Yay! We’re Almost as Rich as We Were in 1998!

By James Kwak

There’s been a fair amount of triumphalism about the Census Bureau’s recent report on income and poverty, which showed a 5.2% increase in median real household income from 2014 to 2015. For example:


But, and I don’t think Jason Furman would disagree, this is not particularly strong evidence that everything is rosy, or that “America is already great,” as some would have it. As many people have pointed out, median household income in 2015 was only back to its 1998 level. Actually, when you take into account a methodological change in 2013, it’s still 5% below its 1999 peak.

Also, if you’re going to celebrate the good years, you should acknowledge the bad years. Here is the annual change in median income for every year since 1985, ranked from best to worst:


(For some reason, FRED’s data series only goes back to 1984. Also, to get 2013’s figure, I went back to the Census Bureau’s report for that year, because of the methodological change.)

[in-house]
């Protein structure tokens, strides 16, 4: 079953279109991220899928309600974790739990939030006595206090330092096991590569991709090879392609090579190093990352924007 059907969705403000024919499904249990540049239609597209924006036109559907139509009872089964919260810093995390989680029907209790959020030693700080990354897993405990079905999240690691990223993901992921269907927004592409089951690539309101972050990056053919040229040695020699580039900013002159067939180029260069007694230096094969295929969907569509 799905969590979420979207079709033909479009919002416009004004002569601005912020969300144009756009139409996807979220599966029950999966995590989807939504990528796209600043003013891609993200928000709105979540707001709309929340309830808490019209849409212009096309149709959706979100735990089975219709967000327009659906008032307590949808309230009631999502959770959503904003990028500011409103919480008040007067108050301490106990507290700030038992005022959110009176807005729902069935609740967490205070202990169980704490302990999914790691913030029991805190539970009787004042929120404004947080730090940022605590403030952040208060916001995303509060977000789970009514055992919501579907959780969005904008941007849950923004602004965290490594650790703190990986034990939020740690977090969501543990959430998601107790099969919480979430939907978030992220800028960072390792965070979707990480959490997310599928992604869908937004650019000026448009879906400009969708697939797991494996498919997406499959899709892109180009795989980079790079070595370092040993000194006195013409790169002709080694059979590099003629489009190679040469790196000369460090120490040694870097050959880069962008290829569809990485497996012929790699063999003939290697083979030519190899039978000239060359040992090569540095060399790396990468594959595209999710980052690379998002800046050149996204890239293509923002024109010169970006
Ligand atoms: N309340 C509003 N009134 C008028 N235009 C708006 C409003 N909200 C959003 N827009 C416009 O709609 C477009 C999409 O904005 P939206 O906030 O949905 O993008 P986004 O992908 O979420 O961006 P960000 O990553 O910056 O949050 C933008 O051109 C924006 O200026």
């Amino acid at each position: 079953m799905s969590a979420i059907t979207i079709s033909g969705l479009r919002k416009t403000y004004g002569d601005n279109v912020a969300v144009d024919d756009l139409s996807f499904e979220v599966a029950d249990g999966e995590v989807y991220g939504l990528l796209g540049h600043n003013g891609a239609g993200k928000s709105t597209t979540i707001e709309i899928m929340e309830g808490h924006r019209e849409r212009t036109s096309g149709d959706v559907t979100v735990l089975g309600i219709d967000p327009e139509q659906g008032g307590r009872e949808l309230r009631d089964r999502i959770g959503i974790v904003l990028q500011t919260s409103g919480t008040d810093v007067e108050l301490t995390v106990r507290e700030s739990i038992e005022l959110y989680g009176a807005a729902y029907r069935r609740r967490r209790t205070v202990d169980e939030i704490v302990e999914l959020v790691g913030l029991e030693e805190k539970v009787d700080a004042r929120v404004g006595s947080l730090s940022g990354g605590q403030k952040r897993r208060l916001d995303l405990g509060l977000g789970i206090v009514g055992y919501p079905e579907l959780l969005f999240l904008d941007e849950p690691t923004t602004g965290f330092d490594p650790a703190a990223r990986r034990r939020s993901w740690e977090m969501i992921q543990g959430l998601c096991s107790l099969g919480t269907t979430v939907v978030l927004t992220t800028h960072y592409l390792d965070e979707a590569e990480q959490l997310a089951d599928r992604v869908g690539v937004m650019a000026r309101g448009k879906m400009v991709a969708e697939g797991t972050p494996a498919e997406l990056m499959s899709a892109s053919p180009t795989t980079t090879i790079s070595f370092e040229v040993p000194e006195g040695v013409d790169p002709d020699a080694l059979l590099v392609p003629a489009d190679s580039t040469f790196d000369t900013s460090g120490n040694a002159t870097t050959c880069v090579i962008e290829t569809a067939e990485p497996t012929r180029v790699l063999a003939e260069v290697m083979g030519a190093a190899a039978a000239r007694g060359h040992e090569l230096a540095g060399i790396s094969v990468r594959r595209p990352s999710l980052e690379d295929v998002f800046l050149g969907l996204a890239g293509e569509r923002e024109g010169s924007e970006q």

The years in red are the years of the current recovery. As you can see, this is the first time annual growth has exceeded 0.3%, despite the fact that the economy has been growing every year.

Now, it’s possible that 2015 will be the first of several good years. Maybe unemployment has finally reached the point where companies have to offer higher wages to workers, instead of telling them to apply for government benefits. On the other hand, going simply by how long recoveries usually last, we are due for a recession—which would mean another economic cycle in which ordinary households became worse off.

There’s no way to know for sure, of course, because this is macroeconomics. But on its own, one data point does not make a trend. And so far, this century has not turned out so well for the median American family.

5 thoughts on “Yay! We’re Almost as Rich as We Were in 1998!

  1. I had exactly the same thought! Using a one year increase, or taking the recent lows is not only misinformation but disinformation.

  2. Compare with the per-capita income change for the same period and then explain to me the ~3% difference… Household destruction, perhaps (negative household formation)? Not a pretty picture, consumption-wise…

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